This beautiful wood practice clavier by Virgil of New York still has its original paper guarantee label inside with a creation date of August 16, 1900. We love that they call the place of construction the “manufactory.” That’s a word that needs to come back. Alas, the warranty expired … in 1905.
And you know when there’s a bevy of anything the price is going to be right. Feast your eyes on approximately 1 bajillion tall, narrow dark grey recycling/waste/whatever bins made of a thick, easy-to-clean resin. At just five bucks each, you can afford the entire bevy!
As my great aunt, Amelia once said, “Good art is in the eye of the beholder until the financial appraisal.” But if something makes you happy, all the better. We’ve certainly got pieces for a variety of tastes, so put on your raspberry beret & come check ‘em out!
These motion-activated “enMotion” paper towel dispensers by Georgia Pacific have us thinking about all the other things we wish were motion-activated: dog baths, essay assignment homework, mailing Aunt Helga thank-you cards because she’s convinced people are watching her through email, and hot melted cheese. The first and last of those wishes would be greatly helped by a motion-activated paper towel dispenser, of course.
42939-1. There’s something very Miss Havisham about this piano—with lovely wood that must have been dazzling when new, and with its classical lyre-styled pedal mount, the grand old era from which it came remains visible despite the nicks and scratches of time. The story of the Erard company is as fascinating as its creations (really, Google it when you can), and if we’re reading the internal numeral correctly, this piece may be from between 1840 – 1875. Serial#: 14833. We also know that the German Schimmel company bought the Erard name in the 20th century.
46877-1. Always dreamed of the thrill of blow-drying your own wet hands the way the rich & famous do at the gas station? Or holding up a wet infant to a wall dryer the way Michael Keaton did in Mr. Mom? Well, now, my friend, all your dreams can come true. By World Dryer.
Husky Stadium, by Thomas Potter & Jim Daves. This great & hard-to-find book (it recently went out of print) makes a FANtastic gift for the die-hard Husky alum & sports fan in your life. Featuring stirring photography & stories. Each book is shrink-wrapped and in very fine condition.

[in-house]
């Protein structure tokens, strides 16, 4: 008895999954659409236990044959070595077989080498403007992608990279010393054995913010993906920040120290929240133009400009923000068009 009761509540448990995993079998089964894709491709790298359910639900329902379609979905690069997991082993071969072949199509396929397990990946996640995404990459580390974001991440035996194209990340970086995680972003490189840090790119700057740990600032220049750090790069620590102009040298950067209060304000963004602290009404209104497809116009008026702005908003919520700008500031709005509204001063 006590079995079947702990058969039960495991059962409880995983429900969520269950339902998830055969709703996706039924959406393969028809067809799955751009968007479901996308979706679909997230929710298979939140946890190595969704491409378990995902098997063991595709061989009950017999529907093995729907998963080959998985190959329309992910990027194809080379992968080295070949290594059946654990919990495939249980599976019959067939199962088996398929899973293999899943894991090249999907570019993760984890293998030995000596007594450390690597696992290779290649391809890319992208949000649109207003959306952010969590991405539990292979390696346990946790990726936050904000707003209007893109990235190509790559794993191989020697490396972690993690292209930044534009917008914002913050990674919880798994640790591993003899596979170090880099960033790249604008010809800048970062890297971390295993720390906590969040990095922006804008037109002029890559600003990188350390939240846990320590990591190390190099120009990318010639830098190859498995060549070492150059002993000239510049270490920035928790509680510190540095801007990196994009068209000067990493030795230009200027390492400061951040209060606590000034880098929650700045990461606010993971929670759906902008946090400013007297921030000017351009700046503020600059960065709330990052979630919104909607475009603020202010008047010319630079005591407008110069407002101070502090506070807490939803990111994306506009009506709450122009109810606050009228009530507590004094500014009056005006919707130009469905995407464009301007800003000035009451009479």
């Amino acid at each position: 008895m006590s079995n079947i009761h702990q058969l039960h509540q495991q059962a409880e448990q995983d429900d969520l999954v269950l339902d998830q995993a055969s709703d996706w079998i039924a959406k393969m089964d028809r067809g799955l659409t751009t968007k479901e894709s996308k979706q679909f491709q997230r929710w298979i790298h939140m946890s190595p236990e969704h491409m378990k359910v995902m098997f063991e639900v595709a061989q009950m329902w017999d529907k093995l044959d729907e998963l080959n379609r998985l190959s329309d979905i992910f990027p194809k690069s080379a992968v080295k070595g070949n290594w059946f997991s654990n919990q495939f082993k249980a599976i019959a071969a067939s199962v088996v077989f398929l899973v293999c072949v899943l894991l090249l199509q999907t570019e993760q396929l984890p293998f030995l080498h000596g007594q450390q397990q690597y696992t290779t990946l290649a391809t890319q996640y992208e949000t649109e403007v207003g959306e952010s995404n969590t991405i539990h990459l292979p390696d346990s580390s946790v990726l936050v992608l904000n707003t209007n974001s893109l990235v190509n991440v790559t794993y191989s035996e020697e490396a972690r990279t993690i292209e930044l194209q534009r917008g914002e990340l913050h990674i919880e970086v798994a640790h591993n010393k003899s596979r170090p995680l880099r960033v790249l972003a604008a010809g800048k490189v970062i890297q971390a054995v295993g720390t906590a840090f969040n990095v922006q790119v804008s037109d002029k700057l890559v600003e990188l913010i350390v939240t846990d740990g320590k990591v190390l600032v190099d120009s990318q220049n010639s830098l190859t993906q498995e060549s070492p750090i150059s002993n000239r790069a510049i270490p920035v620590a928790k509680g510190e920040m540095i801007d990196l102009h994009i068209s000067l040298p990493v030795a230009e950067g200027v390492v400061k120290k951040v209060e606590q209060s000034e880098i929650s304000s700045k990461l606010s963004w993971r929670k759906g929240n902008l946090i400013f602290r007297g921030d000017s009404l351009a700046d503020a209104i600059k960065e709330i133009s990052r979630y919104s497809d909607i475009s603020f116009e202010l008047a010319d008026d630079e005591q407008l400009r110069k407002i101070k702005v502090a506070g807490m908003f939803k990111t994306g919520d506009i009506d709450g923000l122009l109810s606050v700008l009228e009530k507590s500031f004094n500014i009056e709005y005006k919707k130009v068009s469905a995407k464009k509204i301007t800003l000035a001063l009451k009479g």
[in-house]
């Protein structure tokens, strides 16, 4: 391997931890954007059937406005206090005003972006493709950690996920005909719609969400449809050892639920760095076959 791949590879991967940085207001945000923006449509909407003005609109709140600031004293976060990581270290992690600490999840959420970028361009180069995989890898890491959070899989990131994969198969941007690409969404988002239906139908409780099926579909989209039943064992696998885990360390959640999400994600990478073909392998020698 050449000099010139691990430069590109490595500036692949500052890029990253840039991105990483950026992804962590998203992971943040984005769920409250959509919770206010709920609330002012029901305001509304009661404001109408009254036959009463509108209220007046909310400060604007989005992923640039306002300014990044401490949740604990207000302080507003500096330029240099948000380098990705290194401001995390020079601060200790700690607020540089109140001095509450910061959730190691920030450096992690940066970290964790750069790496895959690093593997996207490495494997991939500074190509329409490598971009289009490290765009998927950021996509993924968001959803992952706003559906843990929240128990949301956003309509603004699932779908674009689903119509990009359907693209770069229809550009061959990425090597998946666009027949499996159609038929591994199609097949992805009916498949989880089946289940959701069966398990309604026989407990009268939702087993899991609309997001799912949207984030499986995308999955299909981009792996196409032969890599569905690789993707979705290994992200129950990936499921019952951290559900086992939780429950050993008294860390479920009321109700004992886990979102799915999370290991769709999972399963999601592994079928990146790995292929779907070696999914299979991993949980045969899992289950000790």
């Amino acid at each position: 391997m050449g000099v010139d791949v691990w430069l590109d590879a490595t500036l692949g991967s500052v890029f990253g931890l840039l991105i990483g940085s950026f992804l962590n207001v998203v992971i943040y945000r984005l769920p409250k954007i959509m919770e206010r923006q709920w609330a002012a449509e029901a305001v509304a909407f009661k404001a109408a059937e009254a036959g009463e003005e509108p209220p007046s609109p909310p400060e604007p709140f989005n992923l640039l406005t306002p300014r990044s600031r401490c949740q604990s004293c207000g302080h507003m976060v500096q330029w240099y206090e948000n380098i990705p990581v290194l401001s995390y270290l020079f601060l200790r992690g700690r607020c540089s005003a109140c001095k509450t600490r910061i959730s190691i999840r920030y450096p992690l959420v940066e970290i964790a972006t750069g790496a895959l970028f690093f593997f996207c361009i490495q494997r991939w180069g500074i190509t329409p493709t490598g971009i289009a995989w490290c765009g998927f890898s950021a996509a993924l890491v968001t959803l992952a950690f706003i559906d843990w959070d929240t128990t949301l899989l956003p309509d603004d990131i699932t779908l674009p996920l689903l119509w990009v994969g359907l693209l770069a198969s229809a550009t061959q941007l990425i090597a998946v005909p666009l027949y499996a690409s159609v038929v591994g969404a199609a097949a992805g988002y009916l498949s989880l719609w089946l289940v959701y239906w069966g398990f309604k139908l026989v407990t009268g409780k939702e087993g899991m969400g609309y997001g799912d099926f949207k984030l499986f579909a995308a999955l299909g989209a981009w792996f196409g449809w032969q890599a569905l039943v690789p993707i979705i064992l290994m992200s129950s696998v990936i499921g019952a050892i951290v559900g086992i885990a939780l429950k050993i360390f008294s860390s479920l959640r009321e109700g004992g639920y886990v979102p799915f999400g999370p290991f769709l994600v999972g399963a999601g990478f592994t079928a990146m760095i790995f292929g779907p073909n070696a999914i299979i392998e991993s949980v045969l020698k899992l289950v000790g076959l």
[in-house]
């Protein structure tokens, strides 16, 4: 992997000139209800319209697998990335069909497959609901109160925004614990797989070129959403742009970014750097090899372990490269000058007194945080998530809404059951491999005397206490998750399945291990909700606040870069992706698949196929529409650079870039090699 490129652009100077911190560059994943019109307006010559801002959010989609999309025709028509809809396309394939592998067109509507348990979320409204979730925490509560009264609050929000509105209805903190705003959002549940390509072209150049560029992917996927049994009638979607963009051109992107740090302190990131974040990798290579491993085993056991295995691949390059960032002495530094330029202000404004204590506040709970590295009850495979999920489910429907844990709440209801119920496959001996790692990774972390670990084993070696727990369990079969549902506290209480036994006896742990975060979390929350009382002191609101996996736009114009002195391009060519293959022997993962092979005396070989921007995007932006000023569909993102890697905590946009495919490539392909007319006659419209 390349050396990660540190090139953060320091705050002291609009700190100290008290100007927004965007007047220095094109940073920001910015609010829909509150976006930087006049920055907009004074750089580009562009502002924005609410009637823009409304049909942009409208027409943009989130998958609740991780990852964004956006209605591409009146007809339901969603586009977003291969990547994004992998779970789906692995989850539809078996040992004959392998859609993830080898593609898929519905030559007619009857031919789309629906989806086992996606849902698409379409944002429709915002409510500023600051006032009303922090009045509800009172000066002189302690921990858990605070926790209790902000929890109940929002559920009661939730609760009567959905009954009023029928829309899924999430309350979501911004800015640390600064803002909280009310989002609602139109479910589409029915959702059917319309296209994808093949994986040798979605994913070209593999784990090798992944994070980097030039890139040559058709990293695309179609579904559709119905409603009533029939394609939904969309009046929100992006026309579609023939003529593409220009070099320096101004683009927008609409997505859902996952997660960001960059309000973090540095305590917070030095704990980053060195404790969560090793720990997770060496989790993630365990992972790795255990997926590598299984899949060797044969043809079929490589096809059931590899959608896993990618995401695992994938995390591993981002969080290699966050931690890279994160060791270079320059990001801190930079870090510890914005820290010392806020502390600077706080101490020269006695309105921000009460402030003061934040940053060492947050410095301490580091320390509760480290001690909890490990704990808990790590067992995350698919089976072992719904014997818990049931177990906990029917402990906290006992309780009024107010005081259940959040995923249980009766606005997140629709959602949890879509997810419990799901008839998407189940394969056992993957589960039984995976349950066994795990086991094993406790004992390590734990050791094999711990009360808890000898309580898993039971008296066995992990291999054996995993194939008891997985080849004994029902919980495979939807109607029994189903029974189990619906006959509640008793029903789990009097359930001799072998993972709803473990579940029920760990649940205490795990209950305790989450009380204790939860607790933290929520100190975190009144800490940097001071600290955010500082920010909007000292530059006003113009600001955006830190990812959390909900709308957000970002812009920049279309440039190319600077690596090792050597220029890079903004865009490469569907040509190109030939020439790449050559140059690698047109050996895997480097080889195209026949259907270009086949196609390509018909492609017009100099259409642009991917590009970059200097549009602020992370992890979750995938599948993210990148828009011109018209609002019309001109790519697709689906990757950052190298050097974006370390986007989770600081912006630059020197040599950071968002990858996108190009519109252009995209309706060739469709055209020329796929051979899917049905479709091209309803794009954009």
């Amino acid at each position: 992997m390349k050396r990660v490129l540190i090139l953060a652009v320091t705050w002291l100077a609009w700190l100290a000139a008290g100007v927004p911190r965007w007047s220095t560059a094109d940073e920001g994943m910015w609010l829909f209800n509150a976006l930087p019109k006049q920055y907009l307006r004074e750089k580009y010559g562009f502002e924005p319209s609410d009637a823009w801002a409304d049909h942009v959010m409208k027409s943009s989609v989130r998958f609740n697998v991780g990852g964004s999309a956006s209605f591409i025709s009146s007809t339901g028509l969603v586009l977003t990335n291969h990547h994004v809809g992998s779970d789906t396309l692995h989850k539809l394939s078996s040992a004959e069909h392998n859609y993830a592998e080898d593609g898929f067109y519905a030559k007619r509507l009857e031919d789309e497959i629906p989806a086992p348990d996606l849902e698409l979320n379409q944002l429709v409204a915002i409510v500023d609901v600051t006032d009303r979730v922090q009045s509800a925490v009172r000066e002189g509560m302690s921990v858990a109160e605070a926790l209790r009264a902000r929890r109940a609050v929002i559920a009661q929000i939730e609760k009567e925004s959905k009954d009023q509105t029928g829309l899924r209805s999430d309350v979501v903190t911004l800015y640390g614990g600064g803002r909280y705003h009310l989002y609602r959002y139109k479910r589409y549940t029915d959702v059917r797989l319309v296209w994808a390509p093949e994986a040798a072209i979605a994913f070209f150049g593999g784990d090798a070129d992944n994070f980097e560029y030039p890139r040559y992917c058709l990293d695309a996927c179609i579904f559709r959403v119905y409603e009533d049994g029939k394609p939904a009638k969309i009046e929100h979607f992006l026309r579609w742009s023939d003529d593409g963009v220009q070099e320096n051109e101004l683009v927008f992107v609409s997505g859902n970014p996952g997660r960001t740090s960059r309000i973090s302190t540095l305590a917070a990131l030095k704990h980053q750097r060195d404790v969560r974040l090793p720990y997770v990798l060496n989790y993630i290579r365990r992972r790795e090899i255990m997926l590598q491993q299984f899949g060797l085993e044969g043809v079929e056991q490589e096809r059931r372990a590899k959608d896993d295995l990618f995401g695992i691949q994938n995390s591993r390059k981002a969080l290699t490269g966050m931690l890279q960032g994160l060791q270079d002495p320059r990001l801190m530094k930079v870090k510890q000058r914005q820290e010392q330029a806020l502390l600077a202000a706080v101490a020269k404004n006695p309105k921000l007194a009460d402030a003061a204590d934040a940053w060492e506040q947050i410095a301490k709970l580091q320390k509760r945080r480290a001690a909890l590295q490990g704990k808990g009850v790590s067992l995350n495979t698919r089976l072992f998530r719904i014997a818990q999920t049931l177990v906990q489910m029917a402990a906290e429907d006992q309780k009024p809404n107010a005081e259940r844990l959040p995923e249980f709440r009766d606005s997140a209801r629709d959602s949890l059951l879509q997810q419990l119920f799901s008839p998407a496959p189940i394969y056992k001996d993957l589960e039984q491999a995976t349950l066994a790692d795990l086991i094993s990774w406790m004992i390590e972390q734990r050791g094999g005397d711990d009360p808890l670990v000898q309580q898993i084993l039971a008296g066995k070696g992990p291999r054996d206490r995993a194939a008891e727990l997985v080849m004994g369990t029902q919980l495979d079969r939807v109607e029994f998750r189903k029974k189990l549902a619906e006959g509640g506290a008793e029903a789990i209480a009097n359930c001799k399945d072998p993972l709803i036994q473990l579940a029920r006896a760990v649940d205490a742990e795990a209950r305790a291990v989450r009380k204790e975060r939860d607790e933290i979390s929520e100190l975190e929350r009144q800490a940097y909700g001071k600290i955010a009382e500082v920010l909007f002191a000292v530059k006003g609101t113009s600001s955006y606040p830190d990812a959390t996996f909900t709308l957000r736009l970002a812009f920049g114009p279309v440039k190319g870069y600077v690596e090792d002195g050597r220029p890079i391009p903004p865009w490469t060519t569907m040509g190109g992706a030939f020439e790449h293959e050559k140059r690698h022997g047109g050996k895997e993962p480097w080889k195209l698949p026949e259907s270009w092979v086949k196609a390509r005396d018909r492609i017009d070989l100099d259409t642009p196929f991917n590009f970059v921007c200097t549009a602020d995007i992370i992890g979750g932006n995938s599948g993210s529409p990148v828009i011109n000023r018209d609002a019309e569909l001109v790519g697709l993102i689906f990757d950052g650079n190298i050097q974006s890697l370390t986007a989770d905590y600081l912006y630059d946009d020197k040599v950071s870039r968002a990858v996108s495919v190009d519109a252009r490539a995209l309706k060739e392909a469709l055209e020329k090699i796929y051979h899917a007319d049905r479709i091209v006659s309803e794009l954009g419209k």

46921-1. Technically, this is called a Laerdal Airway Management Trainer, and he comes in his own case to avoid curious onlookers, but you can call him Clark, or Vitto, or Fabio, or Bubba or whatever your dream date name is; we won’t tell. Comes with a spare set of teeth, always great in a dream date.
$500.00 - $3,000.00 (oils). Pencil & charcoal works priced as marked.
We have a variety of striking framed artworks—most are oils but there are also works in pencil, charcoal, tempera, and ceramic tiles—signed “M. PROSSER” and “M.P. Allen,” and all attributed to the same artist—Margaret Prosser [nee Allen]. We know that the artist was born in 1913, was a professor at the University of Delaware, authored a book on ornamentation in Indian architecture, and passed away in 2007. Her style shows nods to American regionalism of the 1930s, Cubism, East Asian influences, and the works of Thomas Hart Benton and Andrew Wyeth, among others.
47373-31. I’ll admit I used to think ping pong was just some game Midwestern people played in their garages & rec rooms to while away the hours before another episode of Family Feud (I grew up one of those people), but then I saw championship ping pong players blasting balls at each other at warp speed and had a little re-think. By Stiga. No net.
Regardless of where you fall on the great pop vs. soda terminology divide (sodapop, anyone?), we’ve now got you covered and then some. Customers have been asking for some type of drinks machine in the Surplus Store—we’ve heard you, and we are now happy to offer a vending machine that offers soda, pop, water, juice, and energy drinks. The vending machine accepts both cash and debit/credit cards. Automatic for the people, yo.